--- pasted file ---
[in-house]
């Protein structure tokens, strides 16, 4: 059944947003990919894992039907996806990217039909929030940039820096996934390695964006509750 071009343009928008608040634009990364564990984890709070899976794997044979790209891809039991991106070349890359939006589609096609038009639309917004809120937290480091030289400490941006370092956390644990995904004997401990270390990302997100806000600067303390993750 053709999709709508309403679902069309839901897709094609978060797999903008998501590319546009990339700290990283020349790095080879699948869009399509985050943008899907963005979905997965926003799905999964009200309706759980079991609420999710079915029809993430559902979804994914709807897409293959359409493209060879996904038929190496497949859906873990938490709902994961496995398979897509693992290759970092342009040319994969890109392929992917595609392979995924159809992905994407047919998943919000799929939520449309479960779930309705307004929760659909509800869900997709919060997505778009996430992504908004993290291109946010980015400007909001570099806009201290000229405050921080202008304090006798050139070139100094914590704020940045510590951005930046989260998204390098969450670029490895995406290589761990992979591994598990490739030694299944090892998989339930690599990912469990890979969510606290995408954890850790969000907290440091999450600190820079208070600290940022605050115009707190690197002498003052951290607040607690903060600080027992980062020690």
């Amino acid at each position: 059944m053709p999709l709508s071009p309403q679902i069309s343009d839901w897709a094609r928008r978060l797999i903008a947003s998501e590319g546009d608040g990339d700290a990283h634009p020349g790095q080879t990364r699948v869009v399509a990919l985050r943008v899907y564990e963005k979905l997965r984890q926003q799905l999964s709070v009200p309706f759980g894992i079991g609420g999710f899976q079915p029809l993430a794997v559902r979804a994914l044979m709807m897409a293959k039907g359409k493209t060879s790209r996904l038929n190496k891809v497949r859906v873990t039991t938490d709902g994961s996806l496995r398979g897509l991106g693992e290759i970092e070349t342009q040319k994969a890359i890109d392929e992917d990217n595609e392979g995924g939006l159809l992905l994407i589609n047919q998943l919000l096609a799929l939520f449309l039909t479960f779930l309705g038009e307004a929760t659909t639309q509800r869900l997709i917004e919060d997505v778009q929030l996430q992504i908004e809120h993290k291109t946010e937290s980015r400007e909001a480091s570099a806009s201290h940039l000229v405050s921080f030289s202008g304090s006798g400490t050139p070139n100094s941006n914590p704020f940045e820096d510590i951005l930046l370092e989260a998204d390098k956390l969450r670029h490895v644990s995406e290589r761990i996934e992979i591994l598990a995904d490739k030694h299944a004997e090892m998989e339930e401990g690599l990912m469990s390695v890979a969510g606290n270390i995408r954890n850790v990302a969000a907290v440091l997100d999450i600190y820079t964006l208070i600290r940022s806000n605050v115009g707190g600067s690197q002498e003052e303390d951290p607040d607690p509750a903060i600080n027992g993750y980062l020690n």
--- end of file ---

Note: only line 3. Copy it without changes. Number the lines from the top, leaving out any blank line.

């Amino acid at each position: 059944m053709p999709l709508s071009p309403q679902i069309s343009d839901w897709a094609r928008r978060l797999i903008a947003s998501e590319g546009d608040g990339d700290a990283h634009p020349g790095q080879t990364r699948v869009v399509a990919l985050r943008v899907y564990e963005k979905l997965r984890q926003q799905l999964s709070v009200p309706f759980g894992i079991g609420g999710f899976q079915p029809l993430a794997v559902r979804a994914l044979m709807m897409a293959k039907g359409k493209t060879s790209r996904l038929n190496k891809v497949r859906v873990t039991t938490d709902g994961s996806l496995r398979g897509l991106g693992e290759i970092e070349t342009q040319k994969a890359i890109d392929e992917d990217n595609e392979g995924g939006l159809l992905l994407i589609n047919q998943l919000l096609a799929l939520f449309l039909t479960f779930l309705g038009e307004a929760t659909t639309q509800r869900l997709i917004e919060d997505v778009q929030l996430q992504i908004e809120h993290k291109t946010e937290s980015r400007e909001a480091s570099a806009s201290h940039l000229v405050s921080f030289s202008g304090s006798g400490t050139p070139n100094s941006n914590p704020f940045e820096d510590i951005l930046l370092e989260a998204d390098k956390l969450r670029h490895v644990s995406e290589r761990i996934e992979i591994l598990a995904d490739k030694h299944a004997e090892m998989e339930e401990g690599l990912m469990s390695v890979a969510g606290n270390i995408r954890n850790v990302a969000a907290v440091l997100d999450i600190y820079t964006l208070i600290r940022s806000n605050v115009g707190g600067s690197q002498e003052e303390d951290p607040d607690p509750a903060i600080n027992g993750y980062l020690n």